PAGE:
A new earth-like planet has been found, just 11 light years from our solar system.
Ross 128 is the "quietest" nearby star to host such a temperate exoplanet and its newly discovered companion - which orbits its host star in only 9.9 days - is the second-closest temperate planet to be detected after the discovery of Proxima b past year.
Bonfils and his colleagues found Ross 128b using the High Accuracy Radial velocity Planet Searcher (HARPS), an instrument at the European Southern Observatory's La Silla Observatory in Chile.
The Earth-sized world is estimated to have a temperate climate, with surface temperatures that may also be close to Earth.
For starters, Ross 128b's host star, referred to as a "quiet" M dwarf by the study's authors, has been very kind to the exoplanet.
The only closer temperate planet is Proxima b, whose star, another red dwarf, bombards it with ultraviolet and X-ray radiation, possibly rendering it uninhabitable. HARPS is a spectrograph that can detect the wobble of a star caused by the gravity of an orbiting planet.
Ross 128 b may also one day be closer to us than Proxima b, because its solar system is moving in our direction, according to the ESO.
Ross 128 b is 11 lightyears away, the second-closest exoplanet to Earth.
In this case, HARPS spotted evidence for the existence of the newly discovered exoplanet around the red dwarf star Ross 128.
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"HARPS is a spectrograph specially created to measure the radial velocity of the stars", Nicola Astudillo-Defru, an astronomer with the Geneva Observatory in Switzerland and a member of the team that made the discovery, told Popular Mechanics in an e-mail.
"Ten years from now, we will be capable, thanks to giant telescopes, to directly "see" the planet and characterize its atmosphere", Astudillo-Defru told Futurism via email. If we have, it'll not only offer the potential to see what another planet like our own looks like - but potentially to meet the aliens that live there, or to move there ourselves. But Proxima b's parent star, Proxima Centauri, blasts out a lot of powerful flares, potentially bathing that planet in enough radiation to stunt the emergence and evolution of life, scientists have said.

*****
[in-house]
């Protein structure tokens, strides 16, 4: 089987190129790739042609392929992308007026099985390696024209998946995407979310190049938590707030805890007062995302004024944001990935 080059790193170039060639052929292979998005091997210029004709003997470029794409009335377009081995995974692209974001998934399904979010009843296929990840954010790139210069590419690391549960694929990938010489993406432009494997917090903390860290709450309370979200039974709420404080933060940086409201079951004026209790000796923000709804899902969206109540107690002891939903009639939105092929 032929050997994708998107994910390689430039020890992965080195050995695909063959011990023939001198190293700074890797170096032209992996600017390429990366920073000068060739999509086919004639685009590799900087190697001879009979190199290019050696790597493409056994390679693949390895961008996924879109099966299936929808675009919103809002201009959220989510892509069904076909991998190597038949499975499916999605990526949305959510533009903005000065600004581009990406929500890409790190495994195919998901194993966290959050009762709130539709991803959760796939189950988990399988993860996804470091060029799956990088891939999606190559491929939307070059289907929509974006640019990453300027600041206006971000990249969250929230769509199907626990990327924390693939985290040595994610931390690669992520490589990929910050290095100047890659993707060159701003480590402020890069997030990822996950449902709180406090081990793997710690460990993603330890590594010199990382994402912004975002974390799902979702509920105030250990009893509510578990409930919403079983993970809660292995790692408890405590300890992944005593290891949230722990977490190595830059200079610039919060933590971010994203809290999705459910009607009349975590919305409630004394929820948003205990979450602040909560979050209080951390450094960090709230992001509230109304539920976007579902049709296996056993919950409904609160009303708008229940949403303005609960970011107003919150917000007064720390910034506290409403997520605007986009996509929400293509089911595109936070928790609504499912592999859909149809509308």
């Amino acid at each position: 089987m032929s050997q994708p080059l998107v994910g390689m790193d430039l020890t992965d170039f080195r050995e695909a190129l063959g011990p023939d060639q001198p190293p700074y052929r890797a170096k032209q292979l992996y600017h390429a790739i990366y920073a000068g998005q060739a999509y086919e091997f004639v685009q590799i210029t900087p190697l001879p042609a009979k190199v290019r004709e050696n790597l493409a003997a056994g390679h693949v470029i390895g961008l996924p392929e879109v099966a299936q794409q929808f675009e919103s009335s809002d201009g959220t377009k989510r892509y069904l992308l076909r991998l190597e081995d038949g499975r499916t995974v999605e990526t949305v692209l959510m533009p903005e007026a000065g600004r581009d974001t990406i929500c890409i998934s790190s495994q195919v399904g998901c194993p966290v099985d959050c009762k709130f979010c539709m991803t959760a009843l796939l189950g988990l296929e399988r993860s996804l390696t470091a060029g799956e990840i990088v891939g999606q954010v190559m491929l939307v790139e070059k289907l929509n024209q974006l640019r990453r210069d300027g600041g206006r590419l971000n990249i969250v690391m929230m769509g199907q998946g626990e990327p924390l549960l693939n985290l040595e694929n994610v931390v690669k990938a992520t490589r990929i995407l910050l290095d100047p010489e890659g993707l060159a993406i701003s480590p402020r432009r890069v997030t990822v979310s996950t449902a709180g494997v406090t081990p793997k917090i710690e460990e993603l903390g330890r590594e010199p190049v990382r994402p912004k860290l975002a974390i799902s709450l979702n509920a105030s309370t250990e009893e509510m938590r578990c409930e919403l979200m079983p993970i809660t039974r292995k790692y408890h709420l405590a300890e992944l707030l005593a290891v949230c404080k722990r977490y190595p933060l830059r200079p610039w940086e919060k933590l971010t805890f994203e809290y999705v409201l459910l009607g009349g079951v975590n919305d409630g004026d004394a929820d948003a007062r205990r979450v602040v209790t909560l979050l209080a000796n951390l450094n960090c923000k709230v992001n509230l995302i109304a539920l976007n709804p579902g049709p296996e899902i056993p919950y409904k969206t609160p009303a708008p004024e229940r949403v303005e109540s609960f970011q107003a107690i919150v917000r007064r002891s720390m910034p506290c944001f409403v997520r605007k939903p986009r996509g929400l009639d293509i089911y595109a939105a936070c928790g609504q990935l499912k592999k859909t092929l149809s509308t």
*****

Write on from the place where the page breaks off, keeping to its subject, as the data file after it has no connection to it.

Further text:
But what has got people especially excited is its star, Ross 128.
Haven't I heard of Ross 128 before?
Through data from HARPS, the team found that Ross 128b orbits 20 times closer than the Earth orbits the Sun.
While researchers have expressed excitement over the discovery, the ESO notes: "Uncertainty remains as to whether the planet lies inside, outside, or on the cusp of the habitable zone, where liquid water may exist on a planet's surface". "However, it seems that Ross 128 is a much quieter star, and so its planets may be the closest known comfortable abode for possible life", it added.
Astronomers often talk about a "habitable zone" around a star - it's the range of distances where temperatures allow water to remain liquid on the surface of a planet.
The magnitude of the wobbles indicates that the planet is at least 1.35 times the mass of Earth but could easily be twice the mass of Earth.
When Méndez's team looked at the results, they saw something peculiar: some unusual, semi-repeating signals coming from Ross 128.